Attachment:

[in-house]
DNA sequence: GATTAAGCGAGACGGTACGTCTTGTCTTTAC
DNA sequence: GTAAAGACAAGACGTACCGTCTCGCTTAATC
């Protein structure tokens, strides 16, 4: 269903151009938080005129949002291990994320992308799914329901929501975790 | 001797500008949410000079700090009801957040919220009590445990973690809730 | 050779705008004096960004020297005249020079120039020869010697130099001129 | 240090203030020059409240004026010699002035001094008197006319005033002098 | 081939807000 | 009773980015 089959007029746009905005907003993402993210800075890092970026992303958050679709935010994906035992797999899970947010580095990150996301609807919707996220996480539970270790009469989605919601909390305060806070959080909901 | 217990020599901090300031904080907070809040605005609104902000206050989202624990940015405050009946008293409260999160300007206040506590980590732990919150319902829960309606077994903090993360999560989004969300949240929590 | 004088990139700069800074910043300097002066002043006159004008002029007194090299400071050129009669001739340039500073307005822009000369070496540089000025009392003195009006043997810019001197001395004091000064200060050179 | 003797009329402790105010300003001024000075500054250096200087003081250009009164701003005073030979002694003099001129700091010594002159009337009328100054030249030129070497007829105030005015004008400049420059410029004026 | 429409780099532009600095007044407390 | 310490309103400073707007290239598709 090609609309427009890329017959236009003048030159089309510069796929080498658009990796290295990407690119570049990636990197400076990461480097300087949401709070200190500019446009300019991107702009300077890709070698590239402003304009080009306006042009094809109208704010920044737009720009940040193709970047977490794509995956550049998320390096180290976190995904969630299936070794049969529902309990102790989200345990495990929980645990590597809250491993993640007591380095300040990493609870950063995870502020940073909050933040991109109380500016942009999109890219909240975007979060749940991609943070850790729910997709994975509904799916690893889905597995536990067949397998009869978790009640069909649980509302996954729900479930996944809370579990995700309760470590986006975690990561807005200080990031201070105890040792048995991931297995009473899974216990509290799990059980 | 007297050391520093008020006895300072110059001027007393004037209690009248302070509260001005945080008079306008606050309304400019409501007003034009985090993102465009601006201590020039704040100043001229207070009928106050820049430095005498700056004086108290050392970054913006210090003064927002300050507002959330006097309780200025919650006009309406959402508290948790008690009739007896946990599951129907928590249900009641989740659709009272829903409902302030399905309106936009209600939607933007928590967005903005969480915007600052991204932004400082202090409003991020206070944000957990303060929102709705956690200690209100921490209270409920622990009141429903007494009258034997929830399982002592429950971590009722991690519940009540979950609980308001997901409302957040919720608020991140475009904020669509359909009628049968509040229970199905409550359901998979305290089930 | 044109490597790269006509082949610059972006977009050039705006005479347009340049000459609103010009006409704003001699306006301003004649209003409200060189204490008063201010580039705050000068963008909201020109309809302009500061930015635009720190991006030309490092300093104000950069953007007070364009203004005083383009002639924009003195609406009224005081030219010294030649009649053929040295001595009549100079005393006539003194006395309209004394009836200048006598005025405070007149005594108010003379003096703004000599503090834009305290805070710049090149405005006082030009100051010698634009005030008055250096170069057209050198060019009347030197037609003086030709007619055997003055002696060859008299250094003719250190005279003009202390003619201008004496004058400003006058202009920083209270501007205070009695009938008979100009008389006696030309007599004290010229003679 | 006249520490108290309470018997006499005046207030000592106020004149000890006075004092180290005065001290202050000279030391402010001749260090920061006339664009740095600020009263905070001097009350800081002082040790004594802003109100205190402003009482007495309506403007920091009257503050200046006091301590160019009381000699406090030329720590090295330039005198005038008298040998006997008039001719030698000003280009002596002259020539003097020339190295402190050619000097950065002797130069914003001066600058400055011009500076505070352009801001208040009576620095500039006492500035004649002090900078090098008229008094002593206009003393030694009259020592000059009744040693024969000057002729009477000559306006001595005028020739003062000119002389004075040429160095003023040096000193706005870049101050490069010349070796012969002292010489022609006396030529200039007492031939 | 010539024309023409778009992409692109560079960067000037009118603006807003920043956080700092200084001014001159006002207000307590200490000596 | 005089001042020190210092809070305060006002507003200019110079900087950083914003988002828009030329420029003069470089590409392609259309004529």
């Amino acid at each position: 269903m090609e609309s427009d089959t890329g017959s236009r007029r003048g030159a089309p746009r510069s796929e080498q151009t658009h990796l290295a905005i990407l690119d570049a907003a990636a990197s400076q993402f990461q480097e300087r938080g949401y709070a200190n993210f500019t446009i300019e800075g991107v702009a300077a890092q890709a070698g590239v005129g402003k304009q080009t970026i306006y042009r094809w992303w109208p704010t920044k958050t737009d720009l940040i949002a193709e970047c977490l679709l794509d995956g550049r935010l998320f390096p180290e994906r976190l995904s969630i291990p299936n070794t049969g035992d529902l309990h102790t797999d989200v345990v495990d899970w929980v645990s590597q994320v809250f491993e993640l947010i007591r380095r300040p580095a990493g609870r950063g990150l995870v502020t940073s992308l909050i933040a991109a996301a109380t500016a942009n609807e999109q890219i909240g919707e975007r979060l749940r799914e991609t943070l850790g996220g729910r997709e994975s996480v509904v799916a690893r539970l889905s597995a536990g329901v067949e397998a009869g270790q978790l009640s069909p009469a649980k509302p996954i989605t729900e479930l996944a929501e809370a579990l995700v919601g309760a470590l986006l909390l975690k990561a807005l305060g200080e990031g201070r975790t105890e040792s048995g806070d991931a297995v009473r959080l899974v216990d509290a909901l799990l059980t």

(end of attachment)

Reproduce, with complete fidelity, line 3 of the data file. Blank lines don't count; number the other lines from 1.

DNA sequence: GTAAAGACAAGACGTACCGTCTCGCTTAATC